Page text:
Institution(s): 1. Harvard-Smithsonian Center for Astrophysics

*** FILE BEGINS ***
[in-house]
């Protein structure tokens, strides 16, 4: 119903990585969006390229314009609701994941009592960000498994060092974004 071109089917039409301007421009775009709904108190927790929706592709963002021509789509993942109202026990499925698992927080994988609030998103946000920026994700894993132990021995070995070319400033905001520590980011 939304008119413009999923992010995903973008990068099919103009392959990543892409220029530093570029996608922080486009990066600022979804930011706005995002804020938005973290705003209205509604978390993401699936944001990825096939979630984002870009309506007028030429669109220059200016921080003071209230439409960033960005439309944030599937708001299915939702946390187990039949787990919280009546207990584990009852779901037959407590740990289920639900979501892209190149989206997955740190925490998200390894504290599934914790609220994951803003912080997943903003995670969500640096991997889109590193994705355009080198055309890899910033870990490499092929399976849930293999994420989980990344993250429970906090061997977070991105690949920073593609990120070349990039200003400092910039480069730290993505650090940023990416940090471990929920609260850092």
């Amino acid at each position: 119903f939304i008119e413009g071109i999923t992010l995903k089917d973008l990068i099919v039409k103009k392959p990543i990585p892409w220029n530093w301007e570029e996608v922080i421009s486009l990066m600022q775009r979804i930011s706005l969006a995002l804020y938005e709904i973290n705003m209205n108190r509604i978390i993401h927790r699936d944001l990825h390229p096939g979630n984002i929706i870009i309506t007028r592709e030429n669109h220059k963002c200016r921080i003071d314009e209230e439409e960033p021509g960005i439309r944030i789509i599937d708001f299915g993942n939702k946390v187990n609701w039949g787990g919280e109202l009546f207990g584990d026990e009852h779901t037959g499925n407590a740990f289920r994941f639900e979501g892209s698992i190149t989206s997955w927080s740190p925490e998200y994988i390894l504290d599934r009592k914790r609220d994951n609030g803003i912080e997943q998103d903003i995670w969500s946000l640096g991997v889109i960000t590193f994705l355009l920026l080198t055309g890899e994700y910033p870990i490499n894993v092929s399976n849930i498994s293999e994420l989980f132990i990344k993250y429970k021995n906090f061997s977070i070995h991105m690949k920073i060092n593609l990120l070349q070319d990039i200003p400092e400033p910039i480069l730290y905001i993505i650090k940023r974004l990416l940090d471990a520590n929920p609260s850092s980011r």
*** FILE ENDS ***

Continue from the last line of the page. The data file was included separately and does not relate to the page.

A complete understanding of the formation and evolution of planetary systems depends on the precise characterization of the planets and their host stars. The stellar mass is particularly important because it might influence the planet occurrence and it is used to constrain the planetary masses, thus providing information about the systems' architectures. Single FGK stars on the main sequence usually have precise masses estimated from evolutionary tracks, but the results of this method for subgiants and giants have recently been called into question. In this work, we describe the ongoing efforts to precisely constrain the masses of evolved stars using benchmark subgiants and giants from the literature as well as the sample of retired A stars observed by the California Planet Search survey. Different input atmospheric parameters (from excitation and ionization equilibria, spectral synthesis, interferometry and photometry) and methods (evolutionary tracks, asteroseismology and lithium abundances) are used to critically evaluate the stellar masses and its uncertainties. Preliminary results are discussed and suggest that current mass determinations for evolved stars do not present any significant systematic errors.